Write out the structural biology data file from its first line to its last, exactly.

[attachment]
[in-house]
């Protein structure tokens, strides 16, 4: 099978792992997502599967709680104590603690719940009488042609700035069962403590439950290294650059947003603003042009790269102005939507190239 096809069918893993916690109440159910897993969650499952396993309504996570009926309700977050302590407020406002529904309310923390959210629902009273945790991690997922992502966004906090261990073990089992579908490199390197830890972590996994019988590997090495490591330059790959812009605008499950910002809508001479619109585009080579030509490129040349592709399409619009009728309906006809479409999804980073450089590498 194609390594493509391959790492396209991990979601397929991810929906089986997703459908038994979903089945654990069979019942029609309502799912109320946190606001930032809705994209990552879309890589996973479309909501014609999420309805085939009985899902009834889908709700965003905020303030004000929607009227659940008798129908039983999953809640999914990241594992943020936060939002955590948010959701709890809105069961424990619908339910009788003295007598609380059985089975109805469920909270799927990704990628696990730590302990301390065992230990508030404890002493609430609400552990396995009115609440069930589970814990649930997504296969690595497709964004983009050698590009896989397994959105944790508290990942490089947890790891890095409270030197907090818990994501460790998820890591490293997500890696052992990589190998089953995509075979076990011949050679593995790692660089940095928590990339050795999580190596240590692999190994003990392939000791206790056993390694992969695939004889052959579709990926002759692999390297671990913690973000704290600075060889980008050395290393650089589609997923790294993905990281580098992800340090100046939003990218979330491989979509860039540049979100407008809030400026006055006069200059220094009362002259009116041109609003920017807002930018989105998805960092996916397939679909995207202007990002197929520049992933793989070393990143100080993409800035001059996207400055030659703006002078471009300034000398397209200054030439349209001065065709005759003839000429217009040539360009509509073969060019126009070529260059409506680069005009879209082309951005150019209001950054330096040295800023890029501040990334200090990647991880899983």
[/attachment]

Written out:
[in-house]
């Protein structure tokens, strides 16, 4: 099978792992997502599967709680104590603690719940009488042609700035069962403590439950290294650059947003603003042009790269102005939507190239 096809069918893993916690109440159910897993969650499952396993309504996570009926309700977050302590407020406002529904309310923390959210629902009273945790991690997922992502966004906090261990073990089992579908490199390197830890972590996994019988590997090495490591330059790959812009605008499950910002809508001479619109585009080579030509490129040349592709399409619009009728309906006809479409999804980073450089590498 194609390594493509391959790492396209991990979601397929991810929906089986997703459908038994979903089945654990069979019942029609309502799912109320946190606001930032809705994209990552879309890589996973479309909501014609999420309805085939009985899902009834889908709700965003905020303030004000929607009227659940008798129908039983999953809640999914990241594992943020936060939002955590948010959701709890809105069961424990619908339910009788003295007598609380059985089975109805469920909270799927990704990628696990730590302990301390065992230990508030404890002493609430609400552990396995009115609440069930589970814990649930997504296969690595497709964004983009050698590009896989397994959105944790508290990942490089947890790891890095409270030197907090818990994501460790998820890591490293997500890696052992990589190998089953995509075979076990011949050679593995790692660089940095928590990339050795999580190596240590692999190994003990392939000791206790056993390694992969695939004889052959579709990926002759692999390297671990913690973000704290600075060889980008050395290393650089589609997923790294993905990281580098992800340090100046939003990218979330491989979509860039540049979100407008809030400026006055006069200059220094009362002259009116041109609003920017807002930018989105998805960092996916397939679909995207202007990002197929520049992933793989070393990143100080993409800035001059996207400055030659703006002078471009300034000398397209200054030439349209001065065709005759003839000429217009040539360009509509073969060019126009070529260059409506680069005009879209082309951005150019209001950054330096040295800023890029501040990334200090990647991880899983």